An important key factor in the treatment and prevention of mesothelioma is the continued research about this deadly disease. Here are some highlights in ongoing research studies being conducted by external sources within the mesothelioma community.
The Ambler Asbestos Factory
Dr. Fran Berg and his team from the University of Pennsylvania School of Medicine have received a grant from the National Institute of Health to study the people that live in the area around an old asbestos factory in Ambler, Pennsylvania. The Ambler Boiler House operated for nearly a century before closing in the 1970′s. The study will document the impact of asbestos on the community and the future of the site, which has been decontaminated, renovated, and turned into office space. The project will also educate Ambler residents about the potential health effects of asbestos and use their findings on the Ambler community’s experiences to create educational materials for the residents of other communities near toxic industrial sites.
Mesothelioma Diagnosis: PET Scans
PET scans have been a controversial topic in the workup of mesothelioma patients. A recent study from Japan suggests that Positive Emission Tomography using a radioactive tracer may be the most effective imaging technique for determining mesothelioma prognosis and diagnosis. Along with the radioactive tracer molecule 18-fluorodeoxyglucose (FDG) the PET scan detects changes in metabolic activity. The PET scan is used in conjunction with CT scans, clinical picture, and history of asbestos exposure to diagnose mesothelioma.
Mesothelioma Diagnosis: Fibulin-3
Dr. Harvey Pass of New York University’s Langone Medical Center reported in an article in the New England Journal of Medicine that detection of Fibulin-3 levels in pleural fluids could help to detect mesothelioma earlier. Fibulin 3 is an extracellular glycoprotein frequently associated with vascular and elastic tissues that is overexpressed in people with mesothelioma. Dr. Pass and team hope to benefit mesothelioma patients by discovering the disease earlier when treatment can be more effective.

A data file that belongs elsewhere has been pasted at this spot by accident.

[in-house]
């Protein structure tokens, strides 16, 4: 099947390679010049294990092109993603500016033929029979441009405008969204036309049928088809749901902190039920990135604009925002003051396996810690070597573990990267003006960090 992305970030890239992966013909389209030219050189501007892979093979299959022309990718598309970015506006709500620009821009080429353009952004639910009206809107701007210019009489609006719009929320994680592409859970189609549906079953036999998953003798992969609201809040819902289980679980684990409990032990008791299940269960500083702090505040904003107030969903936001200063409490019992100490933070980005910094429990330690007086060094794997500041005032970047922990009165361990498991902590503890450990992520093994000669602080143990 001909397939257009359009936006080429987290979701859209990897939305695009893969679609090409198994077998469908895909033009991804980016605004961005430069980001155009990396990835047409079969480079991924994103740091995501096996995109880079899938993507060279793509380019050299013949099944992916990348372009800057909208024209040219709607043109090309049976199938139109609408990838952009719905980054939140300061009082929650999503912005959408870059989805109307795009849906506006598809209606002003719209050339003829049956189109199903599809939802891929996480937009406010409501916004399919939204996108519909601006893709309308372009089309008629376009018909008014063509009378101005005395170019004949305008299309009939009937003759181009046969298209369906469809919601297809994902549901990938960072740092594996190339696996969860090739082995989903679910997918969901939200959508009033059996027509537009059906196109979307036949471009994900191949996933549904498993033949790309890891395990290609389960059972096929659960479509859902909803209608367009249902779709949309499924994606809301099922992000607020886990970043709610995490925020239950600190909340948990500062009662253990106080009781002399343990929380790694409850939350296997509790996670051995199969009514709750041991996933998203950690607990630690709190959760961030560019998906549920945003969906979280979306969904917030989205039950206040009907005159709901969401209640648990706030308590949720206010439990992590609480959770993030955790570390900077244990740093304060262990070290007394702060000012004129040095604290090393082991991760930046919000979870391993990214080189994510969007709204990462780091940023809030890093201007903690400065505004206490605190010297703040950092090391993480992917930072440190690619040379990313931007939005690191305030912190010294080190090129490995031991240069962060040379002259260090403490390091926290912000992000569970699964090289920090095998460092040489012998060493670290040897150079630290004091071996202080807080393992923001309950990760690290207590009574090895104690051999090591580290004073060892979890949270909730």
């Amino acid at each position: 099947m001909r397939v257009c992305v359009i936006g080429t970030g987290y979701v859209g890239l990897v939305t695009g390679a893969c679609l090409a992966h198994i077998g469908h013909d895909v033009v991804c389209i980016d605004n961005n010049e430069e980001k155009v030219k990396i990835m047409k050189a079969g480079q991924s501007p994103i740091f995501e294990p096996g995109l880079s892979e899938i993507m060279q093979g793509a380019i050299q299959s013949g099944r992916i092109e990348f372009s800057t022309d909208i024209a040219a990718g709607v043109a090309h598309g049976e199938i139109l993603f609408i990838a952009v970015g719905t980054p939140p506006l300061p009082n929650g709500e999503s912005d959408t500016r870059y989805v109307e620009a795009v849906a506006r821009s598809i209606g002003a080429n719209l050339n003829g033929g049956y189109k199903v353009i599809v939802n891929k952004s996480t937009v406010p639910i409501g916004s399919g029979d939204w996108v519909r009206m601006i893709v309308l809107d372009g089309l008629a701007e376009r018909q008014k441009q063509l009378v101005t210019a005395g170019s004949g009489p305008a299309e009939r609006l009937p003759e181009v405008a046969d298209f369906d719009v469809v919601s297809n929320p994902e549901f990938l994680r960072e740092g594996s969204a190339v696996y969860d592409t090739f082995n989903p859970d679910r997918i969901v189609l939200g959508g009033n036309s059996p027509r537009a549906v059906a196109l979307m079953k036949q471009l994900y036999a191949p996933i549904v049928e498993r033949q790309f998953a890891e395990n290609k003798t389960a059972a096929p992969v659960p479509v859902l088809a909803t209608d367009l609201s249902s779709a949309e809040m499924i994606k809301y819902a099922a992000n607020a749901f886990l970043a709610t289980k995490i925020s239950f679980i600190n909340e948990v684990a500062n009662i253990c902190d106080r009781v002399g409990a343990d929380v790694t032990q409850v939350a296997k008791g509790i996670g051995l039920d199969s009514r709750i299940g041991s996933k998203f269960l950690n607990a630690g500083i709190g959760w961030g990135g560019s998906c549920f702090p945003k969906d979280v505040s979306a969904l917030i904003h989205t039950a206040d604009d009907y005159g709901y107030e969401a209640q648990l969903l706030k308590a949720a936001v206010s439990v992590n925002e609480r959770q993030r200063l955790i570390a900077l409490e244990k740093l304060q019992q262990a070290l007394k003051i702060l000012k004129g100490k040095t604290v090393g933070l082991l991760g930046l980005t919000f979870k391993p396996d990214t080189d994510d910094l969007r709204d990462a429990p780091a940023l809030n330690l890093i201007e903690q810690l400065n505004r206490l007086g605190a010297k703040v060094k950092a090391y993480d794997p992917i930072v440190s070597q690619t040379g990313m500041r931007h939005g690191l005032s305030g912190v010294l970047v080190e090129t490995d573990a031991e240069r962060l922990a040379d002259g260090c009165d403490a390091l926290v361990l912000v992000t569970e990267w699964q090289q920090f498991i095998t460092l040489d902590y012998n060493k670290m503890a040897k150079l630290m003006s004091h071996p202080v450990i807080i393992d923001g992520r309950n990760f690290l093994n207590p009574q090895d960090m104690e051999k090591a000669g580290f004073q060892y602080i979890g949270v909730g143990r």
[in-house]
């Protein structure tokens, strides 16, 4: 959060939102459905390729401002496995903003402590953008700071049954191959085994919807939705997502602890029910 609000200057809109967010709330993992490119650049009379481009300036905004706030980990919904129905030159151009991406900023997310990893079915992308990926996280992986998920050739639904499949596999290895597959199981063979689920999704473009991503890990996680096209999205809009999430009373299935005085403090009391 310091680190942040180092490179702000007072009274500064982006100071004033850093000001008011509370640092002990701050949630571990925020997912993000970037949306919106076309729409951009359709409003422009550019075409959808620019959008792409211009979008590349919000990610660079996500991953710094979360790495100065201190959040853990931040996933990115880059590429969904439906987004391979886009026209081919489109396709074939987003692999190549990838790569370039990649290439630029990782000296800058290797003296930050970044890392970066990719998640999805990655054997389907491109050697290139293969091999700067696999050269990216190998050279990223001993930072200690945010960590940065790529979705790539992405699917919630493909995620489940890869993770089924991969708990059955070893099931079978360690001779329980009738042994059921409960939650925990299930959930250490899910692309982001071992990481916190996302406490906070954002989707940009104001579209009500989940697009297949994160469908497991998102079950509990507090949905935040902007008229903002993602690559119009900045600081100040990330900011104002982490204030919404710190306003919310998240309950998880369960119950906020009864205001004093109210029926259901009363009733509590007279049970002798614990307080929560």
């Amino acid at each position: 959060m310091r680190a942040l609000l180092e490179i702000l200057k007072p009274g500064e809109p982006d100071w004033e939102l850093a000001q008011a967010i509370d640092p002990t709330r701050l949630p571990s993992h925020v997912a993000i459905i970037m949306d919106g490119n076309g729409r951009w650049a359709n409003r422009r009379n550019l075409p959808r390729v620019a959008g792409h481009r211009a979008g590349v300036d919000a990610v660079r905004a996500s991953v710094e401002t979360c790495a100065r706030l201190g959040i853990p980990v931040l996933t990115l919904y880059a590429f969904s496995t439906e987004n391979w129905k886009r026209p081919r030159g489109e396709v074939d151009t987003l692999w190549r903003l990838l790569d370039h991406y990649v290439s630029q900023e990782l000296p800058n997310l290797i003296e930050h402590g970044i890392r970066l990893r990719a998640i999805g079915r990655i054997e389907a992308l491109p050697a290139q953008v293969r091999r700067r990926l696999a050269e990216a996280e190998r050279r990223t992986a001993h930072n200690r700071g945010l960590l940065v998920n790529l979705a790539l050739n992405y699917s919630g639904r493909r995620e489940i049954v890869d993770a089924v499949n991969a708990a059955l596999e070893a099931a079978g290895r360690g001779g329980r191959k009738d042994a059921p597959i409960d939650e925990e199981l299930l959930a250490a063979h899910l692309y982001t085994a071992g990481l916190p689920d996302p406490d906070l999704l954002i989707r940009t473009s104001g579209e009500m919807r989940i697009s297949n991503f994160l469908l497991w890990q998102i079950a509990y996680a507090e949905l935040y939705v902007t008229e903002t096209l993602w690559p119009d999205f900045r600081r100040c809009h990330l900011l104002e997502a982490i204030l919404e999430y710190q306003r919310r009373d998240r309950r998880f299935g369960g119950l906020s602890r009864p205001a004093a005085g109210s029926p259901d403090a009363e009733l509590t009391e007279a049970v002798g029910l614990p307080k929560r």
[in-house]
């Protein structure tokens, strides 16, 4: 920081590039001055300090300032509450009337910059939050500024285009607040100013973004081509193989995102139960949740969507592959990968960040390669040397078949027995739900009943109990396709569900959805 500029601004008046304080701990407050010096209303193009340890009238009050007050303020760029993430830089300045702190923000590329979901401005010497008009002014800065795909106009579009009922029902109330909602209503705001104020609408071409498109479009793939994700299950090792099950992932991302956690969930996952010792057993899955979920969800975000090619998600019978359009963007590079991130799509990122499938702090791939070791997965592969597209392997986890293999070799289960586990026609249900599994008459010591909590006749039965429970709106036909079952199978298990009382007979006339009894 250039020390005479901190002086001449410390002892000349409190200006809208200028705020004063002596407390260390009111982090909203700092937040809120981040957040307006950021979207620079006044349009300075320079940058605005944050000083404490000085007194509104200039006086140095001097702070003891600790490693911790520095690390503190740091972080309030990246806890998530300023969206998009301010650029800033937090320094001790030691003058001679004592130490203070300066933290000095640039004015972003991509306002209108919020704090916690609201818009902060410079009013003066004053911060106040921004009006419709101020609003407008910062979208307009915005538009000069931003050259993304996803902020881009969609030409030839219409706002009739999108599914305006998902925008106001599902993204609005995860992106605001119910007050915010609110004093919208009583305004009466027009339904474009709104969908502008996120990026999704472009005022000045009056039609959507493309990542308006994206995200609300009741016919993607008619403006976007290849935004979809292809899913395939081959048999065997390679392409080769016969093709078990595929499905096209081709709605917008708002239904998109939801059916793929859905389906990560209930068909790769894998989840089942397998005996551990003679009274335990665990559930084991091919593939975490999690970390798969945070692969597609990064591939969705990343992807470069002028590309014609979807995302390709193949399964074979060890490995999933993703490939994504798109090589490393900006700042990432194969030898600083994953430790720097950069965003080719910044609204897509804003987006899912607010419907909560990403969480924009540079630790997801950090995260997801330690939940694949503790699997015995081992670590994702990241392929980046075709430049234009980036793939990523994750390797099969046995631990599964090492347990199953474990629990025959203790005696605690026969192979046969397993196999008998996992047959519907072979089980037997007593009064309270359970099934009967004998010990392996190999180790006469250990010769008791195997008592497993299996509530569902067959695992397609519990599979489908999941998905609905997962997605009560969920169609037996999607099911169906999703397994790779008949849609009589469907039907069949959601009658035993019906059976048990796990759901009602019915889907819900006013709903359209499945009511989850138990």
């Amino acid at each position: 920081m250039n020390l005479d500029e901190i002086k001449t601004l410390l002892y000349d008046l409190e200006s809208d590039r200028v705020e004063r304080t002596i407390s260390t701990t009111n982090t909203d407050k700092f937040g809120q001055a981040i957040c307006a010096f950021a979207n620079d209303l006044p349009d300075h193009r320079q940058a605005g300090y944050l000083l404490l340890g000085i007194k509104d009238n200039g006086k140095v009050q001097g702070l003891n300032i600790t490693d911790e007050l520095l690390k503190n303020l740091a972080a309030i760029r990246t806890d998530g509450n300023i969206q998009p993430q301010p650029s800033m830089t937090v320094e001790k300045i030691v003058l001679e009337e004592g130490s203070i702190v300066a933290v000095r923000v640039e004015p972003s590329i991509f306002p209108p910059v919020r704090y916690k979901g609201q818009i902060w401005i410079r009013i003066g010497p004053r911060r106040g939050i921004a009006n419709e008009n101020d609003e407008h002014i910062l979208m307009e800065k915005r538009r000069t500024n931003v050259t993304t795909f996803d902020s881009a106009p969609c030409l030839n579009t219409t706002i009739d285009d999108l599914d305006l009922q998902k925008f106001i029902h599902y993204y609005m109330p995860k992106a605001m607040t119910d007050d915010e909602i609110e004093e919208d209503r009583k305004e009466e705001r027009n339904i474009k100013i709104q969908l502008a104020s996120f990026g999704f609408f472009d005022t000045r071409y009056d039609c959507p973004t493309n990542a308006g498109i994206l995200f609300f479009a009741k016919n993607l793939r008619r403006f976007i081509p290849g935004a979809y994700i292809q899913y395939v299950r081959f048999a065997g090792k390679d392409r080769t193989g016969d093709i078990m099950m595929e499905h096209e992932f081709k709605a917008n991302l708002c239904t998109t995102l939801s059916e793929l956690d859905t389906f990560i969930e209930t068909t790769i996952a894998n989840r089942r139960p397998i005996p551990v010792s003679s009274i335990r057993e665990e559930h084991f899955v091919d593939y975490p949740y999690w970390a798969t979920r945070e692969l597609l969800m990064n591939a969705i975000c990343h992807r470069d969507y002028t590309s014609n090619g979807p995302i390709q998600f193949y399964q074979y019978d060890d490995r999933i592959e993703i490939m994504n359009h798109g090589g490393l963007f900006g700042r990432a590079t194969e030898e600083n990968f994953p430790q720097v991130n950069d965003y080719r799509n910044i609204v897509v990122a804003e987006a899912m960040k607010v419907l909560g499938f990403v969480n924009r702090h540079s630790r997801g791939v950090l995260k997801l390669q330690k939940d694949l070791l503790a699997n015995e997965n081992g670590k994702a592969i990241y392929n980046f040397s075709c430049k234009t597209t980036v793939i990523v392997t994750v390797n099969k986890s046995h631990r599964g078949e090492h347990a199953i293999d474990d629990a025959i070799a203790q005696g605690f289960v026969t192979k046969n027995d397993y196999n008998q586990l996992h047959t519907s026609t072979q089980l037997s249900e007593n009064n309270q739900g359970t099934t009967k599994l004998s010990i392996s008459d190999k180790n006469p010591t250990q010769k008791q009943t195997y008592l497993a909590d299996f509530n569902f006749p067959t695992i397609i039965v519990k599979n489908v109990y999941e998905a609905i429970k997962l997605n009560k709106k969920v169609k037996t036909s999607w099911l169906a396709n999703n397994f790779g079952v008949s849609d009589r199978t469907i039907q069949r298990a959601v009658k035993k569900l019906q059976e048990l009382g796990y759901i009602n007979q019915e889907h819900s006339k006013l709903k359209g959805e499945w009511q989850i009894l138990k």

Mesothelioma Discoveries: GSK2256098 and FAK
Professor Jean-Charles Soria M.D., professor of Medicine and Medical Oncology at South Paris University is conducting a trial of a new drug named GSK2256098. GSK2256098 helps limit the activity of an enzyme in cancer cells called focal adhesion kinase (FAK). When FAK level is increased mesothelioma cells become invasive and spread. GSK2256098 suppresses the activity of FAK and decreases cell invasion. The drug was effective in patients lacking the suppressor gene NF2. This gene produces a protein called merlin. When both NF2 and merlin activity are restored, FAK activity goes down and cancer cells stop spreading.
Drug Trials: EPH-B4
Dr. Parkash Gill, from the University of Southern California Comprehensive Cancer Center announced that the cancer fighting drug EPH-B4 is available to patients who meet criteria for treatment. EphB4- specific antibodies have interfered with blood vessel formation and reduced the size of tumors in animal experiments. Hopes are high that this will be effective in human mesothelioma victims and EPH-B4 has been submitted for a phase 1 clinical trial.